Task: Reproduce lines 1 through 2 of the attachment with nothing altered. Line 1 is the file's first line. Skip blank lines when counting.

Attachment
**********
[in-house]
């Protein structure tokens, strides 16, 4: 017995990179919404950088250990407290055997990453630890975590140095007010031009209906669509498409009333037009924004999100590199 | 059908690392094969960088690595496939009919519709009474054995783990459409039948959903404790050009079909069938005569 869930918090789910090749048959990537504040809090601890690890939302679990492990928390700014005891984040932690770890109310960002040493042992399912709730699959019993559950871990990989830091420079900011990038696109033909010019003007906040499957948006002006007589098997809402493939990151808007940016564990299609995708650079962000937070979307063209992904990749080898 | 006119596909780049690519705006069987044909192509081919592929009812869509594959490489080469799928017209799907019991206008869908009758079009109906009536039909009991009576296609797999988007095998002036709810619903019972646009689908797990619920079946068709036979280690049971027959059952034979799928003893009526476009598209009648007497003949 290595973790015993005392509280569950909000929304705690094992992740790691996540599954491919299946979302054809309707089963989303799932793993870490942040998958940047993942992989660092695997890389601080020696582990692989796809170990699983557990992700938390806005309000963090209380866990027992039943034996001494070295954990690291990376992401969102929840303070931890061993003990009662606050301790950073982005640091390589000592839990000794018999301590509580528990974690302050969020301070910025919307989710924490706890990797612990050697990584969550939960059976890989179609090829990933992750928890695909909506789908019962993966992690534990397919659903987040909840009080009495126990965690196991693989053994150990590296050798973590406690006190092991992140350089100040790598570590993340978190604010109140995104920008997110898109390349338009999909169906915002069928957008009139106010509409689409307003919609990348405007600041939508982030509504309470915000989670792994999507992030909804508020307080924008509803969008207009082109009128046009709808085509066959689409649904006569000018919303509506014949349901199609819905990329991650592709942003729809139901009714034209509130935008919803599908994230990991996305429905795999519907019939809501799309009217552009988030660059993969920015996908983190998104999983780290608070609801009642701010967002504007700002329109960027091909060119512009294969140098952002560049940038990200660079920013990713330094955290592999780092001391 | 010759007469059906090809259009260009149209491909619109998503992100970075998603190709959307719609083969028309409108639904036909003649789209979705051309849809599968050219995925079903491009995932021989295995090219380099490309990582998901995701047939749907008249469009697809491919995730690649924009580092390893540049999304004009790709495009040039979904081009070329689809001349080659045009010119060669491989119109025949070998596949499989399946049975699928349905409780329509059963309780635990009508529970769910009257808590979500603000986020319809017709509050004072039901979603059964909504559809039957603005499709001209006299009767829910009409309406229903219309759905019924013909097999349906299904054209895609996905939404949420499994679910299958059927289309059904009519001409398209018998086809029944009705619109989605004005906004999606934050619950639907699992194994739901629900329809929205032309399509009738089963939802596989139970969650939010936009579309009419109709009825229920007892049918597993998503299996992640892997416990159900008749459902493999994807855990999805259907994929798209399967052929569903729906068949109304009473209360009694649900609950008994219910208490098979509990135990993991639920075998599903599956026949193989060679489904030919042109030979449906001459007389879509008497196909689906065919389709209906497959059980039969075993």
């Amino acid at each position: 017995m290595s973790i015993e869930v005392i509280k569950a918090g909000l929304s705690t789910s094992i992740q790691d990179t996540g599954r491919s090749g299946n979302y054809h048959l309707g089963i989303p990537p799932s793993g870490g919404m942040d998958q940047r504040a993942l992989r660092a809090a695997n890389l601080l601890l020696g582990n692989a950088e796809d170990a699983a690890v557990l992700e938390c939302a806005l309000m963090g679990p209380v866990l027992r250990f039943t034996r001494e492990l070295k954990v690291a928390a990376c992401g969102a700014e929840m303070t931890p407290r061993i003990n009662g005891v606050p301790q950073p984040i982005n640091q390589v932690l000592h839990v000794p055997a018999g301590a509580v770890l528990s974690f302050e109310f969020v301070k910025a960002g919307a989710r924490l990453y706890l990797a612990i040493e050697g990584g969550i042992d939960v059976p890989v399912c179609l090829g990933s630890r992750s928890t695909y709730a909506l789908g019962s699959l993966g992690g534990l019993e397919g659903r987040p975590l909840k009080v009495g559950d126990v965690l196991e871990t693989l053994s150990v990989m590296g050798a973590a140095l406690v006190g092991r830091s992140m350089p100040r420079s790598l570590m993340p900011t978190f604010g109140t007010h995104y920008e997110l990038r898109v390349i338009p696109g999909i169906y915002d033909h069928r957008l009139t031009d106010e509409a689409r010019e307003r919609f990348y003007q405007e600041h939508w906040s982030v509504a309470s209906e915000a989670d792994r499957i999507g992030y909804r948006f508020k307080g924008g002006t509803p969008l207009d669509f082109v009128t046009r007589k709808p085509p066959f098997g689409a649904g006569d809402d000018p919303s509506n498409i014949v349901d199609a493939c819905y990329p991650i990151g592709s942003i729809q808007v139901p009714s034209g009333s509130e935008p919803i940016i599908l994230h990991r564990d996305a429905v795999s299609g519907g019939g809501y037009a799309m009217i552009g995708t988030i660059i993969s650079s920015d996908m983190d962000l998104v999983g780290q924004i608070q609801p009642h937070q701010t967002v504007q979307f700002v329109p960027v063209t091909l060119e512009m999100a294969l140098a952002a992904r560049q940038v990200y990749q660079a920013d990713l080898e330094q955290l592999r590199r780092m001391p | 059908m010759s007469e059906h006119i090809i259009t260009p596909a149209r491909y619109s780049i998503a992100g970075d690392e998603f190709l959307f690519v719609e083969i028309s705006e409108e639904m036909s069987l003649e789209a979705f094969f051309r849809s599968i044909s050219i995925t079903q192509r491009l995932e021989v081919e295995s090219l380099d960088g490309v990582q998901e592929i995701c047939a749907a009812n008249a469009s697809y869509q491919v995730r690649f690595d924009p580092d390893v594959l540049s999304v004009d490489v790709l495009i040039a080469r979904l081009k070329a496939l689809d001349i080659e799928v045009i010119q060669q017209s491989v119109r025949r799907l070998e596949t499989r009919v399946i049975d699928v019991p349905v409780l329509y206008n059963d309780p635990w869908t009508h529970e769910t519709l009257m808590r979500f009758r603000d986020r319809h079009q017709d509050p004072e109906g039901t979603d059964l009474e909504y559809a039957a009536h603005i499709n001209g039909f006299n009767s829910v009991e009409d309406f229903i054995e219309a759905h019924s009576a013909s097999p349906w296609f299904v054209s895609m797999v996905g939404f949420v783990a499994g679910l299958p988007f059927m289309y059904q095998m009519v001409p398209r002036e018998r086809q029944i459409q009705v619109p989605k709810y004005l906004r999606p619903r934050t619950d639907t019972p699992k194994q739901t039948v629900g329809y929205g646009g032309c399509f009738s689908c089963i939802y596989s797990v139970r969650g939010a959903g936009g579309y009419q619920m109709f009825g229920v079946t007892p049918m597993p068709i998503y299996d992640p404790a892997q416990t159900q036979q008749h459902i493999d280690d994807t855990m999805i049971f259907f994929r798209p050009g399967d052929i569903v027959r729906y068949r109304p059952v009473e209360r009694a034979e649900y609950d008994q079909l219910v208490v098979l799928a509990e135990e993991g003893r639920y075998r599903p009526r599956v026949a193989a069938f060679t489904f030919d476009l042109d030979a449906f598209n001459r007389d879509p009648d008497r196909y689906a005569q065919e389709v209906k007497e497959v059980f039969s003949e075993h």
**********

[in-house]
């Protein structure tokens, strides 16, 4: 017995990179919404950088250990407290055997990453630890975590140095007010031009209906669509498409009333037009924004999100590199 | 059908690392094969960088690595496939009919519709009474054995783990459409039948959903404790050009079909069938005569 869930918090789910090749048959990537504040809090601890690890939302679990492990928390700014005891984040932690770890109310960002040493042992399912709730699959019993559950871990990989830091420079900011990038696109033909010019003007906040499957948006002006007589098997809402493939990151808007940016564990299609995708650079962000937070979307063209992904990749080898 | 006119596909780049690519705006069987044909192509081919592929009812869509594959490489080469799928017209799907019991206008869908009758079009109906009536039909009991009576296609797999988007095998002036709810619903019972646009689908797990619920079946068709036979280690049971027959059952034979799928003893009526476009598209009648007497003949 290595973790015993005392509280569950909000929304705690094992992740790691996540599954491919299946979302054809309707089963989303799932793993870490942040998958940047993942992989660092695997890389601080020696582990692989796809170990699983557990992700938390806005309000963090209380866990027992039943034996001494070295954990690291990376992401969102929840303070931890061993003990009662606050301790950073982005640091390589000592839990000794018999301590509580528990974690302050969020301070910025919307989710924490706890990797612990050697990584969550939960059976890989179609090829990933992750928890695909909506789908019962993966992690534990397919659903987040909840009080009495126990965690196991693989053994150990590296050798973590406690006190092991992140350089100040790598570590993340978190604010109140995104920008997110898109390349338009999909169906915002069928957008009139106010509409689409307003919609990348405007600041939508982030509504309470915000989670792994999507992030909804508020307080924008509803969008207009082109009128046009709808085509066959689409649904006569000018919303509506014949349901199609819905990329991650592709942003729809139901009714034209509130935008919803599908994230990991996305429905795999519907019939809501799309009217552009988030660059993969920015996908983190998104999983780290608070609801009642701010967002504007700002329109960027091909060119512009294969140098952002560049940038990200660079920013990713330094955290592999780092001391 | 010759007469059906090809259009260009149209491909619109998503992100970075998603190709959307719609083969028309409108639904036909003649789209979705051309849809599968050219995925079903491009995932021989295995090219380099490309990582998901995701047939749907008249469009697809491919995730690649924009580092390893540049999304004009790709495009040039979904081009070329689809001349080659045009010119060669491989119109025949070998596949499989399946049975699928349905409780329509059963309780635990009508529970769910009257808590979500603000986020319809017709509050004072039901979603059964909504559809039957603005499709001209006299009767829910009409309406229903219309759905019924013909097999349906299904054209895609996905939404949420499994679910299958059927289309059904009519001409398209018998086809029944009705619109989605004005906004999606934050619950639907699992194994739901629900329809929205032309399509009738089963939802596989139970969650939010936009579309009419109709009825229920007892049918597993998503299996992640892997416990159900008749459902493999994807855990999805259907994929798209399967052929569903729906068949109304009473209360009694649900609950008994219910208490098979509990135990993991639920075998599903599956026949193989060679489904030919042109030979449906001459007389879509008497196909689906065919389709209906497959059980039969075993």